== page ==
Sixty-three years ago JET magazine was born and eventually became a staple in African American homes across the nation. Delivered weekly, the pocket-sized magazine carried photos and stories spotlighting the latest, from updates on the civil rights movement to African-American entrepreneurs and entertainers.
In the black community some quipped that you hadn’t “made it” until you made it into the pages of Jet.
“I’ve been reading it since I was a little girl, and we still read it,” said Valerie Gardenhire, 50, who was in Chicago from out of town for a birthday celebration. Johnson Publishing Company (JPC), publisher of Jet is based in Chicago.
In June, JPC made a strategic leap, eliminating its print product to focus its efforts online. JPC launched the storied magazine as an app dubbed Jet Digital.
“To continue to go the path they were going with a print product in this day and age [it] wasn’t going to survive, in my opinion,” said Mira Lowe, a former editor-in-chief of JET. Lowe oversaw the print publication’s redesign in 2009 and also led the transition of breaking JET’s website off from Ebony to create its own online presence.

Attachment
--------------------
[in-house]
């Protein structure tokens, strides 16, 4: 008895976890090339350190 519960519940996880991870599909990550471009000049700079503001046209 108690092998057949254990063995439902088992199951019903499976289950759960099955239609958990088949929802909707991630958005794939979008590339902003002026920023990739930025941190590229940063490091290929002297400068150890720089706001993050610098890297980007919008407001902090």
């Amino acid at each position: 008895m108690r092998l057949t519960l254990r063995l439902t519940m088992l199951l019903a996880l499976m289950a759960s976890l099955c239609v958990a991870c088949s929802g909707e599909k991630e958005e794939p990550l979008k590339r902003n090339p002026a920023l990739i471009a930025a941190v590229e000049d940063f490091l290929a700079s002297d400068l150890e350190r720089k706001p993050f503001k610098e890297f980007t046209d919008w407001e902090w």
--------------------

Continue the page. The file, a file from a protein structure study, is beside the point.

She said this is a challenge not just for the black press, but for all publications. Lowe said that Jet should “not be beholden to legacy, but try to advance it.”
Although JET has a broad readership of more than 7 million readers worldwide, this transition risks alienating long-time readers.
“I still like to sit down and have my tea, and would preferably like [JET] in a magazine form,” said 43-year-old Rhonda McCain, who said she’s been reading it for decades.
For younger audiences, content will be the determining factor. Mackenzie Dickens says he doesn’t care what form the publication’s in as long he likes what he reads.
“I think a lot of times younger generations swing multicultural,” Dickens said. “Honestly, I don’t know what it’ll take to make me read [JET]… just keep the information coming and make sure it’s good.”